Keeping on, the hallway dark and moist, smelling of all sorts of mishaps.  From shitmud to motor oil.  On the walls hung a dozen crooked pictures, those from his chest on down all dilapidated, smeared outlines of his people within the frames.  He stood before one of them.  He’d known the picture well and though it was washed out he remembered the image of himself as a baby being held in a rag by his Mamiere in an old wooden chair.  The frame lopsided, swollen.  Maybe the last thing in her head.

He stared and licked his thumb to wipe away mold from part of the glass.  Then he straightened the frame on the wall.

Beside him a bowl-shaped light fixture hung from wires where it had lost its holding in the ceiling.  A small remainder of leak-water sat stagnant in the bottom of the glass, delineated by old evaporation lines.  Above it, the hallway ceiling was cracked and sagged and Bedan worried that if he touched the dangling glass the whole of it would crumble down on him.

“I aint ready for that,” he said.  He walked past the hanging glass, a small staircase up on his left and a thick rank coating everything, as though the air itself was ill.

An old carpet running up the middle of the staircase was stained blackgreen, hairy pustules growing atop the matting.  A motorized wheelchair apparatus stuck out from the wall, the connecting platform for the chair near the very bottom.  Maybe she’d made it up to the fourth or fifth step.  Breathing, crawling a short length after falling out of the seat, before the water took her and she just floated off.

He bent over and pushed on the platform where the chair had been attached.  It creaked about an inch.  Bedan shook his head and sat down onto the mess of the rug and laid his elbows into his knees and his head into his palms, his throat feeling like it had begun to unskin itself.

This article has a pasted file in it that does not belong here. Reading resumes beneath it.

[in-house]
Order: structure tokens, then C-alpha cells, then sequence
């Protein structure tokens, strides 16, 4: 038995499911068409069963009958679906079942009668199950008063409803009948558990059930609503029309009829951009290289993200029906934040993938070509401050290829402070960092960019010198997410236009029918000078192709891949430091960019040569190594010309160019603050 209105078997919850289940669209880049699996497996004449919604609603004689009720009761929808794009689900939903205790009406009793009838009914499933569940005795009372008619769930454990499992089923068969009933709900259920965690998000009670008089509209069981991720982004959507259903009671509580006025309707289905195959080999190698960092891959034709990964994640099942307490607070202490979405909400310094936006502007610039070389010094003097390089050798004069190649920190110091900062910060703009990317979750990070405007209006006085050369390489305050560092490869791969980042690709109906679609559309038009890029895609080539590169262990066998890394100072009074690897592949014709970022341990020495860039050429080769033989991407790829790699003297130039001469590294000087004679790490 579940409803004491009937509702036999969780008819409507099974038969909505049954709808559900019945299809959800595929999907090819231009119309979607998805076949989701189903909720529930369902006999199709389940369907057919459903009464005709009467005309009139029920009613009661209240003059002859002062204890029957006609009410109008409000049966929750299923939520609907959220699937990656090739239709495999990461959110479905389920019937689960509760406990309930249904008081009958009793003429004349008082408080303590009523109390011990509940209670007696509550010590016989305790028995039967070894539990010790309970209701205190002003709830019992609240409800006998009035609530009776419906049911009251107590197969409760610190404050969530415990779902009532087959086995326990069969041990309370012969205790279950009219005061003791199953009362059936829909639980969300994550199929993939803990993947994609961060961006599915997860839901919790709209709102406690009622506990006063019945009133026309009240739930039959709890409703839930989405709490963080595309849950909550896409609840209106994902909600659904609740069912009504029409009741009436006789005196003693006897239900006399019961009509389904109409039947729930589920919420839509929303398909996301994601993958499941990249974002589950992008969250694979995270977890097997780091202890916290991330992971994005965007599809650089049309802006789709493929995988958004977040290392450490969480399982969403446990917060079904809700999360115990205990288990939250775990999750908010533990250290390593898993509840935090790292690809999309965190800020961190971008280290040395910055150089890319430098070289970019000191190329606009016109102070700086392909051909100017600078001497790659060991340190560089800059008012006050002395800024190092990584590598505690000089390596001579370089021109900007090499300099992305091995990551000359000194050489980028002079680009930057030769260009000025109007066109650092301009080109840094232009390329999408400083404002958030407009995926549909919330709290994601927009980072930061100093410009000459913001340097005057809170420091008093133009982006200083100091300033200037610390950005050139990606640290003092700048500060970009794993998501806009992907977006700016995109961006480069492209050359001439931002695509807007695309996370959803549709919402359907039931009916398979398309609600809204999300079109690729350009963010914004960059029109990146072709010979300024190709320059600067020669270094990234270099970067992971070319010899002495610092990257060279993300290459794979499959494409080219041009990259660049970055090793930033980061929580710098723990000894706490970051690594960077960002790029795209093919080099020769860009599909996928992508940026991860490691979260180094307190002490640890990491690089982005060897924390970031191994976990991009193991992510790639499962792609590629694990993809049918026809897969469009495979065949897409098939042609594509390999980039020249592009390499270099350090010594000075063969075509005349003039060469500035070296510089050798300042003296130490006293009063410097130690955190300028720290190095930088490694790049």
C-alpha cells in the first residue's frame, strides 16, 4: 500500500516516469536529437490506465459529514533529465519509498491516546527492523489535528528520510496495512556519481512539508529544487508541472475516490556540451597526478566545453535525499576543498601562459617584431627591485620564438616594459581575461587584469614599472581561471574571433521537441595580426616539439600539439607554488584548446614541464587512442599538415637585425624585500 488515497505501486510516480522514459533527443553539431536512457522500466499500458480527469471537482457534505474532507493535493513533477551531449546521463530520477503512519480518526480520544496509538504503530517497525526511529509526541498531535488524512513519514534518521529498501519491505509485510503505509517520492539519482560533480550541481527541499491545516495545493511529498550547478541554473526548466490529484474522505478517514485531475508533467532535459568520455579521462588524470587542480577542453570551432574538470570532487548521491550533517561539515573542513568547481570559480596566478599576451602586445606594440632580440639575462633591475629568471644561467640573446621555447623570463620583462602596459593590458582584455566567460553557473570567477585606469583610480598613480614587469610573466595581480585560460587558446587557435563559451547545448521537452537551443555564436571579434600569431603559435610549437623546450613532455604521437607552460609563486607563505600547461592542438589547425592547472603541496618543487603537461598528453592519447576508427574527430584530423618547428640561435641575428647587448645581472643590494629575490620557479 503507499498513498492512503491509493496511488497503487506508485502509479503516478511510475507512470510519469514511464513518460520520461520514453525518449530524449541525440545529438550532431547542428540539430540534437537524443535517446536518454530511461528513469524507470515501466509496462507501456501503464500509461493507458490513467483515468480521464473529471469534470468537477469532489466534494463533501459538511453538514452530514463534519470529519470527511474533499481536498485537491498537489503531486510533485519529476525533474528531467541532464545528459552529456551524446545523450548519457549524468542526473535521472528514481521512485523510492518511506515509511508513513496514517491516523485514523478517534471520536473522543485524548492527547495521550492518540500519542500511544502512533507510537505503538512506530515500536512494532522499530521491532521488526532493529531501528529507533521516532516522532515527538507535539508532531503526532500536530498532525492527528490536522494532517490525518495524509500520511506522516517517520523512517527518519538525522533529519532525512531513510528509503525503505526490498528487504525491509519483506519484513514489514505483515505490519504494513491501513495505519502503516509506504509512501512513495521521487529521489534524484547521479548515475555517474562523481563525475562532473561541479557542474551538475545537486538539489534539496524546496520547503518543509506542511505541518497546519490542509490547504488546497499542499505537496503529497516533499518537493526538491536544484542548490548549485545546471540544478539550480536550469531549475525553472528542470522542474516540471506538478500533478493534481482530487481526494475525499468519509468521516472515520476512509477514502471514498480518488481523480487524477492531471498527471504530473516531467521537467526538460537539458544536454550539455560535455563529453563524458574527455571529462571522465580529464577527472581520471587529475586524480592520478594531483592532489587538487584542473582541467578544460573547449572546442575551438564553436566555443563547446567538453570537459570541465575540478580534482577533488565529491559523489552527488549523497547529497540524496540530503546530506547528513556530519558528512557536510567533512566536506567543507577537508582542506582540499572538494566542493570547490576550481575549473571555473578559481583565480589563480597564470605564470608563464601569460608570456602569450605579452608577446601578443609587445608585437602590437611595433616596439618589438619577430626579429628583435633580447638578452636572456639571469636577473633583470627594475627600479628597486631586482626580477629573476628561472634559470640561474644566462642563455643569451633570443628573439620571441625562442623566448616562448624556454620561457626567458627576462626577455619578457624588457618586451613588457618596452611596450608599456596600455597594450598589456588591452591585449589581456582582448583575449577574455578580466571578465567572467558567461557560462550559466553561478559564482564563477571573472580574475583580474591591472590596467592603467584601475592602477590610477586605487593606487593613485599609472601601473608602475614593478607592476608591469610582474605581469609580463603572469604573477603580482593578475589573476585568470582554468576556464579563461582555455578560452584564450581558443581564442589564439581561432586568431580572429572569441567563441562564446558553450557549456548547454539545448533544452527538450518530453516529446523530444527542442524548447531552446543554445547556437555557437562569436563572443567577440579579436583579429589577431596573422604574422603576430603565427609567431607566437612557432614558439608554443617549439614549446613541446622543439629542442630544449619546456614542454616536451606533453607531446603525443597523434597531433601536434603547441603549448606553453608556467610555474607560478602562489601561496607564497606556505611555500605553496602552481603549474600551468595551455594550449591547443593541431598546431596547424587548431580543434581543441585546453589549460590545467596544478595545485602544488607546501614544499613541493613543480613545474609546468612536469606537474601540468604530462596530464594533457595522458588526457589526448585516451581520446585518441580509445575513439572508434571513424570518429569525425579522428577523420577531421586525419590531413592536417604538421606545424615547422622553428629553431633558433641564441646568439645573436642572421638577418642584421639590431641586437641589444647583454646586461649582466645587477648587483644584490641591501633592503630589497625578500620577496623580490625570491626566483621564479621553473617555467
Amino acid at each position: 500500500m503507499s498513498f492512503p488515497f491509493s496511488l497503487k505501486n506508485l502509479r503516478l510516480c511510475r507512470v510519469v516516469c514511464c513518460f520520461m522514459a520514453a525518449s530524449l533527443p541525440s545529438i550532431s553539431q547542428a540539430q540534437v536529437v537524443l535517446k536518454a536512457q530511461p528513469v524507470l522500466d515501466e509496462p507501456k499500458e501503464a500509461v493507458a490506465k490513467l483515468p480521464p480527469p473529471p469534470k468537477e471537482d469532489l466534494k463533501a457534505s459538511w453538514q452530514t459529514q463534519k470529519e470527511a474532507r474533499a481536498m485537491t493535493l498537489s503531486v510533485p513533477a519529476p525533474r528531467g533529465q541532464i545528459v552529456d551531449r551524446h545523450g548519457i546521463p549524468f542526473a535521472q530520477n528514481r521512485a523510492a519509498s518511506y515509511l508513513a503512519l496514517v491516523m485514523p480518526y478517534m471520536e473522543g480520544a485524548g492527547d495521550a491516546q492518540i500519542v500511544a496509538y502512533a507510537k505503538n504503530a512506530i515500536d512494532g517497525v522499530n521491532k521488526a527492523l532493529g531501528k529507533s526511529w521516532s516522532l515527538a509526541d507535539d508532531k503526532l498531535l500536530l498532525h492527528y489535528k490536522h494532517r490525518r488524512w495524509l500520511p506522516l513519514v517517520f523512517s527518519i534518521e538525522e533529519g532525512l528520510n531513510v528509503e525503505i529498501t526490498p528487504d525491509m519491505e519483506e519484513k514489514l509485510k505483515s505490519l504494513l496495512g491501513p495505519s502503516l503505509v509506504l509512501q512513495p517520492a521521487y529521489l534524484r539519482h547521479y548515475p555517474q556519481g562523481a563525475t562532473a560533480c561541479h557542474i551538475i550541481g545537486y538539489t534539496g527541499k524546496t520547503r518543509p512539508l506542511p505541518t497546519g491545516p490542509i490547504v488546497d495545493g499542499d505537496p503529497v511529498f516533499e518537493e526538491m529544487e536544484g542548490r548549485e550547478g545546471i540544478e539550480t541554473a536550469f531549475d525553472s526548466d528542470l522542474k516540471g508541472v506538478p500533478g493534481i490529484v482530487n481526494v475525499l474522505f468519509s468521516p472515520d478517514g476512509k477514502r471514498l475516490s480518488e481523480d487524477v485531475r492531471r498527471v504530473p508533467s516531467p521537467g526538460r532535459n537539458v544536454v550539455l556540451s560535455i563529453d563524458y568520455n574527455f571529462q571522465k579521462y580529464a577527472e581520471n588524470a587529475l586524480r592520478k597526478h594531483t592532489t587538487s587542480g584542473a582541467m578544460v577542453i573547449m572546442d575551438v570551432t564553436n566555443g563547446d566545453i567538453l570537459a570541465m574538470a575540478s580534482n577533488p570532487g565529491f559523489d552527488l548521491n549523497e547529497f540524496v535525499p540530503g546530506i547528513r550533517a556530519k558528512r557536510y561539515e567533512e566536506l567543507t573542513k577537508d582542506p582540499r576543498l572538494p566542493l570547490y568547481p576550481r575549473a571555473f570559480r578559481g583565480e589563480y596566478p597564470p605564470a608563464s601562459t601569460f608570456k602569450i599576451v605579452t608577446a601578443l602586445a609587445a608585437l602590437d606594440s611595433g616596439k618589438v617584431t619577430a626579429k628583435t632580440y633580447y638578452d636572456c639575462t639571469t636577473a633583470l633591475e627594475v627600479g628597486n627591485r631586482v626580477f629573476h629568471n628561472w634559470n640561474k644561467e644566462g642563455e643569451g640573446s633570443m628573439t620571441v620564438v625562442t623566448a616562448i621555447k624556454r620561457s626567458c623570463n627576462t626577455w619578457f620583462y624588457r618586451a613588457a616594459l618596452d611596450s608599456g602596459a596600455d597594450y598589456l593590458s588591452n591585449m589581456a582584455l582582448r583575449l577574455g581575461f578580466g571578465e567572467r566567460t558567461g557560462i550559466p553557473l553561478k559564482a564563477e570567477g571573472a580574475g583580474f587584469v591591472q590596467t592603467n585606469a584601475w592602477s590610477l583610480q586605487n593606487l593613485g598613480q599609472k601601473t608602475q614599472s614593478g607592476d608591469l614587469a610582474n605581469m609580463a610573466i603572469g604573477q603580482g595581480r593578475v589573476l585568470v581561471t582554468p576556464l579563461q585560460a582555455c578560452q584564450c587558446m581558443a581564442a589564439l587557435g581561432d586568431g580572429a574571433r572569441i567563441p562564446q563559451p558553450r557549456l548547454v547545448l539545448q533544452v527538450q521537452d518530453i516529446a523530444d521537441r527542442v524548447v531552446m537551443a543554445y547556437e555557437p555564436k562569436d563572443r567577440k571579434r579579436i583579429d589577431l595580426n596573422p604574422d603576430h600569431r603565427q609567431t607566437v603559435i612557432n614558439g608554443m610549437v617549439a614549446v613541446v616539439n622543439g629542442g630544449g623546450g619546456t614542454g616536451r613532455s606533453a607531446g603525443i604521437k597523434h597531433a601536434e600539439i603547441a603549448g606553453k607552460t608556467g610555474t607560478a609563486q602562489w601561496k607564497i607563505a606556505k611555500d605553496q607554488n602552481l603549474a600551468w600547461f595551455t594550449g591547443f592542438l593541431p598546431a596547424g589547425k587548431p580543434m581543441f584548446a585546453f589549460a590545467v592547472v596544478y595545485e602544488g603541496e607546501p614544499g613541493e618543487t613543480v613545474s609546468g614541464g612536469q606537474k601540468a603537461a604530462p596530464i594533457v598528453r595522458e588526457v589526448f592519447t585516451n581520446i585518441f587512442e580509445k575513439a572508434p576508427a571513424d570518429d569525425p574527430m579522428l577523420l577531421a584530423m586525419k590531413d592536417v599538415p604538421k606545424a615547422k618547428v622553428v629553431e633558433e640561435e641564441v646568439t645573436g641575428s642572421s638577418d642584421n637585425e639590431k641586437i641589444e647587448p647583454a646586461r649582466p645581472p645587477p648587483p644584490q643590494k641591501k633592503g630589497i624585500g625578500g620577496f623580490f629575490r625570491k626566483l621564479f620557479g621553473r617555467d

As he sat there a heavy flush of wind rolled through the front threshold, moaning, banging the door against the wall.  Then the moan rushed up into his ears and everything outside his head went silent as noises scraped about in every direction inside of him.  He pressed his palms against his head and the noises turned to urges, each urge a different kind of snake but each with the same hiss.  Then a charge shot up his spine as he stood abruptly and raised the heel of his boot.

When he stomped the fourth or fifth time at the wheelchair platform it broke partly out of the tracks, taking with it a heap of plaster, roaches squirming out from behind it, this whole place stormed into some infested strangeness.  And how the sky gonna send away a lady, he demanded, still kicking at the rubble.  A whole damn old lady.



There was work to ought been done in the front yard, overgrown grass drowned into parched yellow clumps and a cement bird feeder cracked down through the base and leaning with impossible luck, the stone curtsy of it drawn so tiredly.

Bedan walked through the fallen portion of the fence and up to the car where his sister sat in the passenger seat.  The engine had been running and when he opened the driver door he felt the gushing air from the vents. Dana sat looking through the window at the front of the house, her chin on her fingertips.  When Bedan sat he could hear barely over the air conditioner that she was humming.

He looked at her.  “Give it your peace, then,” he said.  “Mine too.”  She continued to hum and she nodded slowly as Bedan grabbed at the pouch on the backside of her seat and pulled out a half drunk pint of whiskey and uncapped it and turned it into his mouth.  Feeding the snakes, or tiring them out.  It didn’t matter.  He capped the bottle and drove.